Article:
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2005 Spring 

 

The Golden Years

How many of you out there have horses over 18 years? 20 years? 25 years? 30 years? I still work on a 34 year old horse – his name is Great Gusto and he lives up to his name wholeheartedly! I also have a 25 year old at home that I’ve owned since the day he was born and he has been a major part of my life. What a wonderful tribute isn’t it; being able to stay a part of our horse’s lives for such an extended period.

So what exactly is considered an “aged” horse? I will say aged instead of old because it sounds a bit more politically correct, don’t you think so? Horses are generally considered aged at 18-20 years of age, and if you compare that to a human, you would consider him 60-65 human years. It is at this time we see some of the clinical signs we are going to discuss in this article. However, several functional horses are used well into their 20’s and when they hit a specific numerical age it should not be the “cut off” for specific exercise, showing, etc… Each horse ages differently and each instance will have to be taken into consideration.

Geriatric care for the equine has developed into a hot topic as of late. More research is being done day by day on how we can best care for our equine into their golden years. What we’ll try to do with this article is to create a sort of checklist to help you keep an eye on important aspects of your older horse’s life to keep him as healthy, happy and comfortable as possible into his later years. Likewise, we will continue to monitor your aged horses with our annual physical examinations and bloodwork screenings pointing out anything you need to change or be aware of with their condition.

Dietary Needs/Absorption: It is estimated that aged horses may suffer about a 20% reduction in the ability to digest and absorb certain nutrients. Most of this loss of function seems to occur in the large intestine. This percentage used to be much higher and we can thank our better deworming protocols for giving us aged horses with healthier gut walls that are better able to absorb nutrients. Research has well established that there are three main nutrients that a horse does not digest well as it becomes aged: fiber, protein and phosphorus. An easy way to provide a lot of these dietary changes is by switching to a commercial grain that is designed specifically for “senior” horses. A lot of these diets are geared towards aged horses with slightly higher protein, phosphorous and easier digestibility. Likewise, most of these diets are pelleted, formulated with softer texture that is easier to chew and are processed which allows easier digestion and in turn absorption of nutrients.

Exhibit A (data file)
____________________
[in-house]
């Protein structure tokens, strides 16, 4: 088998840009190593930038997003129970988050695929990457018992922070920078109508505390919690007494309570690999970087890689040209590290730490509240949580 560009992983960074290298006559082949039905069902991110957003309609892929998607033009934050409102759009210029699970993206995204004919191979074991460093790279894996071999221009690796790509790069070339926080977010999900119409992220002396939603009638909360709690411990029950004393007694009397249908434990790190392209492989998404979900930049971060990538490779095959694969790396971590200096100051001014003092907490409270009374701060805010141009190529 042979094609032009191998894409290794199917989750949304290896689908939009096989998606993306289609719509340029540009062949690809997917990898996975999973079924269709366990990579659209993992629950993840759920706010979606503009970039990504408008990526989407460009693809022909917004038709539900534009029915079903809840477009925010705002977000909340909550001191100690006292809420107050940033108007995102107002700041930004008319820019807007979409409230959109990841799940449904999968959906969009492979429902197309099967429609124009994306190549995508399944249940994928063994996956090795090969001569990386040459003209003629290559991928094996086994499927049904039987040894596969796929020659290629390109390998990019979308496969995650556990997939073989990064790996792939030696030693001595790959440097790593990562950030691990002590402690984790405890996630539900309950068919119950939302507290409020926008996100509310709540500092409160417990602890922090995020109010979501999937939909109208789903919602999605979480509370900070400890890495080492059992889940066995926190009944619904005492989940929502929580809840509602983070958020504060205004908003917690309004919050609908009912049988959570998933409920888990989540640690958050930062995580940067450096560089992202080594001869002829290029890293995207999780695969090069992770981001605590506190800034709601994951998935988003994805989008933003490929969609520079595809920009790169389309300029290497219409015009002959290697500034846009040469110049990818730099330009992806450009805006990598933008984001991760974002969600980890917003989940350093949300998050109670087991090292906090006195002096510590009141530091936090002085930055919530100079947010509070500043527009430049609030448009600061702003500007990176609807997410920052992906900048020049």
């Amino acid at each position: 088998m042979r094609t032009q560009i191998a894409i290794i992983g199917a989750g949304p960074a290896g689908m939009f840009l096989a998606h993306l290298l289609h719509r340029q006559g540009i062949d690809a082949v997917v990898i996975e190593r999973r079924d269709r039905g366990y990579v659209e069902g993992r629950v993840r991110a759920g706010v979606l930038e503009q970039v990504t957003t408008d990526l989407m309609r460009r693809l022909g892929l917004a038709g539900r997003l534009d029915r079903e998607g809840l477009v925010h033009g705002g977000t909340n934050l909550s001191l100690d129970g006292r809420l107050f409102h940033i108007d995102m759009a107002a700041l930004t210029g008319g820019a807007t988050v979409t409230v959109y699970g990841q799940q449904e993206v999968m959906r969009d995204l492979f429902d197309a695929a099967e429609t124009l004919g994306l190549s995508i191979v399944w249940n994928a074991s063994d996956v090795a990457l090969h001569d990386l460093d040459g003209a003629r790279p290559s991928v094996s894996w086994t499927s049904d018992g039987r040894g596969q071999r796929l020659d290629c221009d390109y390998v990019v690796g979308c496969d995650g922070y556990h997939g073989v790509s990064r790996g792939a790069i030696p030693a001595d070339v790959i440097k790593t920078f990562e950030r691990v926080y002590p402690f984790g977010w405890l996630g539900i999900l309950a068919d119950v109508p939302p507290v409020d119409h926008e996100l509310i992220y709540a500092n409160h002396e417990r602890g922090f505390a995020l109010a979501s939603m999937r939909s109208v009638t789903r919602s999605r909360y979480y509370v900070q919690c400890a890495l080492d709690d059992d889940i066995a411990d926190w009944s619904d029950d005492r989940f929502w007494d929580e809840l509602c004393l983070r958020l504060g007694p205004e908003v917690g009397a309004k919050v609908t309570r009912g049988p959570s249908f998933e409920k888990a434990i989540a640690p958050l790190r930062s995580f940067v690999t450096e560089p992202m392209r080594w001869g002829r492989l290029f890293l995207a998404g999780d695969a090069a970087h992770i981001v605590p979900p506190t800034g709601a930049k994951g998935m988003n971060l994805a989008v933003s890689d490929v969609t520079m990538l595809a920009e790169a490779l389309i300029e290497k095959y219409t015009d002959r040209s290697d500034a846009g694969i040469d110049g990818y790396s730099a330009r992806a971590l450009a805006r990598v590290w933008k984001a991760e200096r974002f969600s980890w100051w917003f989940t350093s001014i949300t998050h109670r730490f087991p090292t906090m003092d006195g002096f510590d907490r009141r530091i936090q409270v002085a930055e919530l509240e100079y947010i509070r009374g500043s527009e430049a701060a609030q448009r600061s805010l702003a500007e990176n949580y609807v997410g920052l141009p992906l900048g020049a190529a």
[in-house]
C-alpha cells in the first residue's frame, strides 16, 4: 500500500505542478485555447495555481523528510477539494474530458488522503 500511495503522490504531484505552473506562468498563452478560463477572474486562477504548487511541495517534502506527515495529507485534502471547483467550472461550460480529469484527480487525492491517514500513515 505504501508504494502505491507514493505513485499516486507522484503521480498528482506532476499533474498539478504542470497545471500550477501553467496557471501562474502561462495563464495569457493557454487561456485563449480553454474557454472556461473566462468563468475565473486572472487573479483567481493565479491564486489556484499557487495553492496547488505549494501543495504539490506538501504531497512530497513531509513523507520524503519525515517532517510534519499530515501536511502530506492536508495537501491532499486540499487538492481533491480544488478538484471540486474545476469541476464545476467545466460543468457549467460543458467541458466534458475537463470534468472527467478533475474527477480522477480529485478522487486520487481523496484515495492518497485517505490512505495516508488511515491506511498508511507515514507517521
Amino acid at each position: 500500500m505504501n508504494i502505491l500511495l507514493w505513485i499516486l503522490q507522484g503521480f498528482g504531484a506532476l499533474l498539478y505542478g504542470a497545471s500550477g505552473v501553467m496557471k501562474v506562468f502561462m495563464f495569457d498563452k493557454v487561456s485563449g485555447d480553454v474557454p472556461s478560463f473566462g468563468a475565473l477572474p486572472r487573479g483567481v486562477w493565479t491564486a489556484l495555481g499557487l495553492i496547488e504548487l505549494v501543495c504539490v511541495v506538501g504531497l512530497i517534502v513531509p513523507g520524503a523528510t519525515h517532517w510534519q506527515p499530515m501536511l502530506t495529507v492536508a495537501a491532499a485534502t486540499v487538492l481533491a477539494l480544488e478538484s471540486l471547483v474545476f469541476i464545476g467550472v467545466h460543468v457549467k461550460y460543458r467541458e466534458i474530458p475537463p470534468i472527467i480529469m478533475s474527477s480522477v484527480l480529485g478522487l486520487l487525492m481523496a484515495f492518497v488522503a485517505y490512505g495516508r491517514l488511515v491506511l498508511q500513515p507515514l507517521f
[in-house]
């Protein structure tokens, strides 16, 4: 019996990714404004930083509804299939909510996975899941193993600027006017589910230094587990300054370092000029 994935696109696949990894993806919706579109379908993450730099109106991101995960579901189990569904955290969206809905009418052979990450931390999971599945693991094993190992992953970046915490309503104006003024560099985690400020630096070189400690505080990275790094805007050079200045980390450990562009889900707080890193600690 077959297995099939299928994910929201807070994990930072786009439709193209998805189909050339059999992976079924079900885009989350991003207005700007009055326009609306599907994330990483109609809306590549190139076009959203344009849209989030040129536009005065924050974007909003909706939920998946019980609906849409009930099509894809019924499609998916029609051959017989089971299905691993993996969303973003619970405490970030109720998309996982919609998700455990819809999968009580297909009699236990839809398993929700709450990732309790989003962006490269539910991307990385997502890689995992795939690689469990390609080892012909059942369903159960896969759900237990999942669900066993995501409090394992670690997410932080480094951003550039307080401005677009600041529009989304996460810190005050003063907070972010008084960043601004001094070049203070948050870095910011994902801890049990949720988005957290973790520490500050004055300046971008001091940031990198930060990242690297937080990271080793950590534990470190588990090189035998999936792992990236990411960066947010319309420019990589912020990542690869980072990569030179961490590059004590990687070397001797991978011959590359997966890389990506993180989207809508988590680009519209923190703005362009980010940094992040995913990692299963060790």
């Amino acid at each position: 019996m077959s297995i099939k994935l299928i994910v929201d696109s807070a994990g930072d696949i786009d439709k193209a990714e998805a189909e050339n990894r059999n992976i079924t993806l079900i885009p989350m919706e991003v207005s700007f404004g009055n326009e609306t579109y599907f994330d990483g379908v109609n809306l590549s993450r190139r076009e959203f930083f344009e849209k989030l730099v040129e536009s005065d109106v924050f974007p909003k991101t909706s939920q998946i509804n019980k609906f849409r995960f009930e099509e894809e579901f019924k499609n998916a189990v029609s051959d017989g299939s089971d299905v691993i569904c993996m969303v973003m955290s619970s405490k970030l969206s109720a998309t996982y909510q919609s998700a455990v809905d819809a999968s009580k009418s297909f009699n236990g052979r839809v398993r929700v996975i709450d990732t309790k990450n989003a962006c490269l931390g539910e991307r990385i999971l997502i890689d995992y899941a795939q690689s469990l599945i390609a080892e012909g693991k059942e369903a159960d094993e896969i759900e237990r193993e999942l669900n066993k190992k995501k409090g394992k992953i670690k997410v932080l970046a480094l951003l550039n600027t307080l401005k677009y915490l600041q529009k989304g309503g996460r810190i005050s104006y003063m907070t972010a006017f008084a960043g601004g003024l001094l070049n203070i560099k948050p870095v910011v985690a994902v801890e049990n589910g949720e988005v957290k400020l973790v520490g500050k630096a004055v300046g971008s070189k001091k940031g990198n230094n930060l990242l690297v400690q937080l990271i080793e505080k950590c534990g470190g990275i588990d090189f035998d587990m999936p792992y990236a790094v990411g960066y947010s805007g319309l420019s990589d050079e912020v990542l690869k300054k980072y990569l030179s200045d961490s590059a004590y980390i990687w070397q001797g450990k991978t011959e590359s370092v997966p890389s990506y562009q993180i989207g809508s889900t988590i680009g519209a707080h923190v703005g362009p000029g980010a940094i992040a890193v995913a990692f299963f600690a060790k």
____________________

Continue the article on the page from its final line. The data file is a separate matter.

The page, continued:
As a result of this absorption reduction, you may have to provide an aged horse with more feed and higher levels of nutrients, JUST to help him maintain his condition. When evaluating their diets, look for a diet with at least 10% fat, 0.35-0.45% phosphorus and 12-14% protein. Likewise you should consider supplements. Since horses usually get all the B vitamins they need from the beneficial fiber-digesting bacteria that live in their guts, aged horses with compromised digestive function may not have “properly B vitamin producing bugs” in their guts. Likewise, Vit C to help with immune response (i.e. response to vaccinations and sickness) and Vit E as an antioxidant have both been advocated as well. Dosages include 2-4 ounces of yeast culture a day (Vit B), 1000 IUs of Vit E a day and 10 grams of Vit C (ascorbic acid) twice a day per 1000 pound horse.
Based on your aged horse’s dental state, you may be able to keep him on a routine type of feeding program (hay and concentrate) or if he has poor dentition you may need to switch him over to a complete feed. A complete feed contains all of the concentrate AND fiber that a horse needs. Obviously when switching a horse over to a complete feed you are looking at increased expense and increased down time for your horse (may lead to boredom and chewing in the stall), but if he has no working teeth it may be your only choice. One of my aged patients who literally had 4 cheek teeth (as opposed to the 24 she should have had) got along well with a gruel made of Purina Equine Senior® and a separate gruel made of watered down hay pellets, which helped some with the expense. So diets can be tailored to individual needs.

Also you should try not to feed more than 4 pounds at one feeding. If we have switched your aged horse to a complete feed, you should try to not feed him large amounts at once. Increasing the frequency of feedings with smaller meals can help with digestibility, e.g. feeding 3-4 or more times a day. If you feed too large of a meal, it can overwhelm the small intestine and crowd the stomach, which can push the food through the digestive tract too quickly. Other tricks such as adding oil to the feedings (corn oil or flaxseed oil) can be a rather inexpensive fat supplement as well.